As good as that is, in my opinion it could be even better. While it is better than nothing to have one stock image of each horse, real value could be gained by taking an image of them prior to each start so that changes in their condition/physique can be monitored over time.

As well as that, adding a height measurement would be a welcome addition, as it gives the user a better appreciation of the horse’s physique. For example, one could take two horses and know that they both weigh 500kg, but they would be completely different models of horses if one was 15-2hh and the other was 17hh. This is information worth having.

The key to such a proposal being workable in racing jurisdictions like as Britain and Ireland where horses aren’t trained on the tracks is that the process is quick and easy, presenting as little inconvenience to the horses and their handlers as possible.

The weighing of the horses is the most easily achieved part of this suggestion. Weighing scales can be subtly installed into the ground at the entrance to the racecourse stables and each horse can be weighed quickly and easily either on arrival to the racecourse or soon after.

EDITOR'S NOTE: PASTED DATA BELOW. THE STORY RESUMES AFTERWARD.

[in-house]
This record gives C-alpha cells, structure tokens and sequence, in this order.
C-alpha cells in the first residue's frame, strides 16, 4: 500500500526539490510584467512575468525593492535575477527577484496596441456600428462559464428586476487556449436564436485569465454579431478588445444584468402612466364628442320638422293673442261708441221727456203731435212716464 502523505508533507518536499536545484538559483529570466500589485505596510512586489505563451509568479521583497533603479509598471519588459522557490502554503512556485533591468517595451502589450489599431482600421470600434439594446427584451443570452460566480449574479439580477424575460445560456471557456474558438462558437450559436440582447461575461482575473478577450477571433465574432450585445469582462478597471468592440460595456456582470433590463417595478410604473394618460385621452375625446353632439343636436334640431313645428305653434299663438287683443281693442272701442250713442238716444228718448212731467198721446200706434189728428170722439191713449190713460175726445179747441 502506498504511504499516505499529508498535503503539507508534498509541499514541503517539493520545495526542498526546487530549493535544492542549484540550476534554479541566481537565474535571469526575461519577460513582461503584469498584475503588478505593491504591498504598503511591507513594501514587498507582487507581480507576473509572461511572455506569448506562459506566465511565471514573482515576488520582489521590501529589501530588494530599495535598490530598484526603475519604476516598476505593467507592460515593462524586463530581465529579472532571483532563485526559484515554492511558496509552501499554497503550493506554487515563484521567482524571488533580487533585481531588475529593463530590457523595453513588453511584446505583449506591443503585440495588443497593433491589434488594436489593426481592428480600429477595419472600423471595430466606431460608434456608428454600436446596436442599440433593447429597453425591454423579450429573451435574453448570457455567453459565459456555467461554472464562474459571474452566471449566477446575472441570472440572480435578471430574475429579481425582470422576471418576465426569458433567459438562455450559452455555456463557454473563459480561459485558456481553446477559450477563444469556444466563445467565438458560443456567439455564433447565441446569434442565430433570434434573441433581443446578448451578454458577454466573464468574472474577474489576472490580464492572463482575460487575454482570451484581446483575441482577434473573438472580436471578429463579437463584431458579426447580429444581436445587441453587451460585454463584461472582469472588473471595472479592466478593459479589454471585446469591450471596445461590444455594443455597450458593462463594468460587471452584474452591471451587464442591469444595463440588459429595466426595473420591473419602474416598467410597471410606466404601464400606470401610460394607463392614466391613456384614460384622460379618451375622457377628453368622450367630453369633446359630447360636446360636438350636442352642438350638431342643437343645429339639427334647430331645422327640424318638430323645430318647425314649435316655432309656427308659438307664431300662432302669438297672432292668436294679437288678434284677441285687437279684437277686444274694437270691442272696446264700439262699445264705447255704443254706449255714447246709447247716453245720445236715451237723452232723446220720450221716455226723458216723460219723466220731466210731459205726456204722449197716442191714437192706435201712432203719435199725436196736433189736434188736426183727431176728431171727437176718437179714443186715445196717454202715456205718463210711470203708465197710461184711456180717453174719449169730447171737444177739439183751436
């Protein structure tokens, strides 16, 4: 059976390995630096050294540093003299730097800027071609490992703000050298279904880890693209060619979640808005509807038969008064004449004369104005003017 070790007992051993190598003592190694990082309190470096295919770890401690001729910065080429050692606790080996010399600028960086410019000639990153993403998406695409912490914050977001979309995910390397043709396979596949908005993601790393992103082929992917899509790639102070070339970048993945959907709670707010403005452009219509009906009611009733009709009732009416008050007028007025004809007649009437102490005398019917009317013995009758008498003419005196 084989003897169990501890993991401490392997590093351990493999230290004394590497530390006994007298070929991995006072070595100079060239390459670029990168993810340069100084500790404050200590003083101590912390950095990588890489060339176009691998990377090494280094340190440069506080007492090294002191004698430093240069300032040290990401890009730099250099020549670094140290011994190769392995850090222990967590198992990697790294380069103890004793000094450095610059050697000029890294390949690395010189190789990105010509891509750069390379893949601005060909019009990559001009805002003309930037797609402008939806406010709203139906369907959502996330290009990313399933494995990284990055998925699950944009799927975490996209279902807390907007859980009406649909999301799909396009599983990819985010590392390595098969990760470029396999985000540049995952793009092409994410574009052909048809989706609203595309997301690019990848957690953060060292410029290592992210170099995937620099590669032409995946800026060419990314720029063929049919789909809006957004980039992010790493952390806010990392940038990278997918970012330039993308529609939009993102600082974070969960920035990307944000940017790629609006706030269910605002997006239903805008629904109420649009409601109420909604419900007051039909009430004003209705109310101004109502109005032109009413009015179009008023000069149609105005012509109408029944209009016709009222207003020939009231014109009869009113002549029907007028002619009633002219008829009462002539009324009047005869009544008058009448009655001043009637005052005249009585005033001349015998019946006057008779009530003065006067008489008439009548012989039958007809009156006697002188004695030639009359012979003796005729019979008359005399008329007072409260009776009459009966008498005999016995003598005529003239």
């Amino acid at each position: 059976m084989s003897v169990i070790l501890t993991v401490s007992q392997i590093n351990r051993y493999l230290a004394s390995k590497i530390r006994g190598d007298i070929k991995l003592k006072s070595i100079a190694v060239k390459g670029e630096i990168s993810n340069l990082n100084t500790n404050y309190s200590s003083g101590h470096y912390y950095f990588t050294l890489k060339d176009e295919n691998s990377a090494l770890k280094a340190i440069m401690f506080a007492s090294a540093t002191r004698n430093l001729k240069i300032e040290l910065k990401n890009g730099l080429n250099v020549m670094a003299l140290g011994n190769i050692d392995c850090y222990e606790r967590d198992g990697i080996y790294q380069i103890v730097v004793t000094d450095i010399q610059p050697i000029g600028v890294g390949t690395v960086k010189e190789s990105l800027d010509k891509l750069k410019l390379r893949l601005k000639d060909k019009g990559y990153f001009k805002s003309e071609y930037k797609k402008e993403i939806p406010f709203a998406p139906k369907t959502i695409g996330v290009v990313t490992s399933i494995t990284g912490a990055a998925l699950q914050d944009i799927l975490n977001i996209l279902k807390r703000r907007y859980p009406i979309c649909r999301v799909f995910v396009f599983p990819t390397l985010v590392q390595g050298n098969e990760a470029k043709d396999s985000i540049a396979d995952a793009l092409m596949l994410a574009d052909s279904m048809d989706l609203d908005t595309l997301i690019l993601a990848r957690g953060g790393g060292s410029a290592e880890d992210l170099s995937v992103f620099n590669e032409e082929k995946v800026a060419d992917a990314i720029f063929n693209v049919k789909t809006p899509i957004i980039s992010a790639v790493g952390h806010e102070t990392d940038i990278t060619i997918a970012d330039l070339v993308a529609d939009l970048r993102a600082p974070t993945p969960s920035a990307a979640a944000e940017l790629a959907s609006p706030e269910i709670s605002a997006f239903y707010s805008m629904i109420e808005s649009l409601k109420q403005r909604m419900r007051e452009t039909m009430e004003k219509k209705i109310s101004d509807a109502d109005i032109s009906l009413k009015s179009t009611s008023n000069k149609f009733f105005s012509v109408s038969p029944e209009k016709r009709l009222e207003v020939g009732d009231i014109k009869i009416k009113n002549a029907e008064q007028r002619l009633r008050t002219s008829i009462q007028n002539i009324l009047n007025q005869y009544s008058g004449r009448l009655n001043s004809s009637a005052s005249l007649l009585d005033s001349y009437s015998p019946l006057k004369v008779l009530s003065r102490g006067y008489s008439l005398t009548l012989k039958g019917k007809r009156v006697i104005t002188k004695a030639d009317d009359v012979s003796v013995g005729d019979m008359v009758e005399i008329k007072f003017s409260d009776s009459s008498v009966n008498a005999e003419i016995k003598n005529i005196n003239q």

While this information would inevitably be published relatively close to the race being run, getting it late is better than not getting it all. As well as that, the information would offer value as a post-race analysis tool and as a historical record as much as it would as a pre-race guide.

At the point of being weighed, each horse could potentially have their height measured using a traditional measuring stick. Given that a horse’s height is unlikely to change much over relatively short periods of time, it could be agreed that they are only measured again after an agreed time period has passed since they were last measured.